The goal which Daniel Comboni wants to reach is that of giving dignity to the entire African population:

  • Not only to the inhabitants of the African interior, but also to those people who live along the coast and in all the other parts of the great Continent... to the whole African race (W 2755-56);
  • The young men will be trained as Catechists, Teachers and Artisans – virtuous and capable farmers, doctors, phlebotomists, nurses, pharmacists, carpenters, tailors, bricklayers, cobblers, etc. (W 2773);
  • The young African women, in turn, will be educated as instructresses, teachers and housewives who must promote the education of women … (W 2774);
  • From among the catechists, will be chosen a group of individuals distinguished for their holiness and knowledge and who are found to be predisposed to enter the clerical state (local clergy), and these will be directed towards the priesthood (W 2776);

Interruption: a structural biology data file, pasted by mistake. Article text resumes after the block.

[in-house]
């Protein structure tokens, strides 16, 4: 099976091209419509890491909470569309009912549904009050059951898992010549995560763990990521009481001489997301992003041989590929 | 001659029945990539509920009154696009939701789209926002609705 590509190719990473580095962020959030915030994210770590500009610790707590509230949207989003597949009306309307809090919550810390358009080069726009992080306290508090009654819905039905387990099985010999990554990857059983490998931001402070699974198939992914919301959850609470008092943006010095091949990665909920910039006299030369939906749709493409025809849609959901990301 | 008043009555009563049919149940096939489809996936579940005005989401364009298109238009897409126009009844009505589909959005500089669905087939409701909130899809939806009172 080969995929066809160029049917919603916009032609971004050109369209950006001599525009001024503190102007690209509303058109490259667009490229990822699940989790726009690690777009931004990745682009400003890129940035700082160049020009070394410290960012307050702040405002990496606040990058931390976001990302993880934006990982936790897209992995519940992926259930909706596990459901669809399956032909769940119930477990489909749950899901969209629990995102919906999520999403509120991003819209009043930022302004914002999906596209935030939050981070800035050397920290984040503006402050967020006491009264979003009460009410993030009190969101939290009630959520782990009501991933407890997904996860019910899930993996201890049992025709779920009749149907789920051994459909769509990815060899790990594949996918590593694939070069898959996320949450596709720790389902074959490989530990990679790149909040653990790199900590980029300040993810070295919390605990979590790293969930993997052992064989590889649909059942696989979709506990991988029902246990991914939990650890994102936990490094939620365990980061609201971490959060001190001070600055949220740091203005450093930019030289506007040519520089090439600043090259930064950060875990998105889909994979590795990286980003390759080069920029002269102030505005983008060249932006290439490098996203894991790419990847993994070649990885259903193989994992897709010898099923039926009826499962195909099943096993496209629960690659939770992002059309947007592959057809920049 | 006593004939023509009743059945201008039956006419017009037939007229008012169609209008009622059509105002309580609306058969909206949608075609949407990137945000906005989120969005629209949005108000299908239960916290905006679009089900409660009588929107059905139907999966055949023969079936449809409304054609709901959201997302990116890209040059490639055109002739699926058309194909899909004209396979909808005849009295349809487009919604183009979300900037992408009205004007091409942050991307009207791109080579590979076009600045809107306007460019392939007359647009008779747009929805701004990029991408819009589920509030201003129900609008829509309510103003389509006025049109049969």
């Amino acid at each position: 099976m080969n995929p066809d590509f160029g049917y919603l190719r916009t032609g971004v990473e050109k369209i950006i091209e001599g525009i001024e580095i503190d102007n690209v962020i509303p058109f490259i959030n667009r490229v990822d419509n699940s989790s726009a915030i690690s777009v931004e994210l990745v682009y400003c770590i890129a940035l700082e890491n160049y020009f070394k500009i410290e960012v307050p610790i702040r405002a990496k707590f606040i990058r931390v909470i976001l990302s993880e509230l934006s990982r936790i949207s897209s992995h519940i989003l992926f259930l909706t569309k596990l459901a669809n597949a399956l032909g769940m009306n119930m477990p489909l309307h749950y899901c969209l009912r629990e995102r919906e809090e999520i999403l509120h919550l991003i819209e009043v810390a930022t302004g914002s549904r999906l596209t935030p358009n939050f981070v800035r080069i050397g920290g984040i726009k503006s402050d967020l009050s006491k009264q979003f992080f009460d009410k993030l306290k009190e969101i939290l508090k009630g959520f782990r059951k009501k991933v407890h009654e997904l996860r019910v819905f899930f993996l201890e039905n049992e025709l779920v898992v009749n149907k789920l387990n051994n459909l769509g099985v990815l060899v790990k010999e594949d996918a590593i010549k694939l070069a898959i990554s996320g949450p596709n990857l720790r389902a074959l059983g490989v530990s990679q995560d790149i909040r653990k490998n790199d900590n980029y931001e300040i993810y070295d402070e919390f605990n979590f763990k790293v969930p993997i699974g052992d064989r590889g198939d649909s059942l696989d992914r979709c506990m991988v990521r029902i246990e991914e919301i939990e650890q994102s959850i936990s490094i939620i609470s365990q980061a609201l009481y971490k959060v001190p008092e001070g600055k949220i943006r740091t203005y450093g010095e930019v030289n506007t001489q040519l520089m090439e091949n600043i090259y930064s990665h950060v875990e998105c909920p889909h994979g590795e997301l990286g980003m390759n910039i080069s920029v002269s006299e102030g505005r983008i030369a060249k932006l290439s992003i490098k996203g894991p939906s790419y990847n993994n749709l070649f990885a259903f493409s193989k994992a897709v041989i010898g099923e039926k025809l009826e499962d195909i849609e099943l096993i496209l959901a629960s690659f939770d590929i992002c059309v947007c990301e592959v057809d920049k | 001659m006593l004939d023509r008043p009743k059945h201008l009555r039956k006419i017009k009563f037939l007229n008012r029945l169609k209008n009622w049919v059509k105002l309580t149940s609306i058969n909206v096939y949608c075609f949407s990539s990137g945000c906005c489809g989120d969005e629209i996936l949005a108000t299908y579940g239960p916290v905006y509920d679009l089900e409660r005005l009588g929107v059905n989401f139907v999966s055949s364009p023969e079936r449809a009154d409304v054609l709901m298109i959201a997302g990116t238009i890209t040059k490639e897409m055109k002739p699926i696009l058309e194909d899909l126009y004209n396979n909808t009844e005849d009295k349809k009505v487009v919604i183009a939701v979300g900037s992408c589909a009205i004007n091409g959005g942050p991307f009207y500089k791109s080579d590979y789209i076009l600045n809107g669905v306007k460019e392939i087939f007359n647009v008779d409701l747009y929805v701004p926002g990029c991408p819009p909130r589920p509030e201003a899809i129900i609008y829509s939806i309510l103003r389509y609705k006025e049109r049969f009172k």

• From among the young African women not inclined to the married state, a group will be formed of Virgins of Charity made up of those distinguished for their holiness and the practical knowledge of the catechism, languages and feminine skills (W 2777);
  • In order to develop the gifts of the most able members of the indigenous clergy and to train them as able and enlightened leaders of the Missions and Christian communities of the interior of Africa, small theological and scientific universities may be established at the most important points around the periphery of the great African Continent (Algeria, Cairo, St. Denis on the island of Reunion, and facing the Atlantic Ocean). With the passing of time, small higher-level training workshops may be founded for the more capable artisans. (W 2782-83).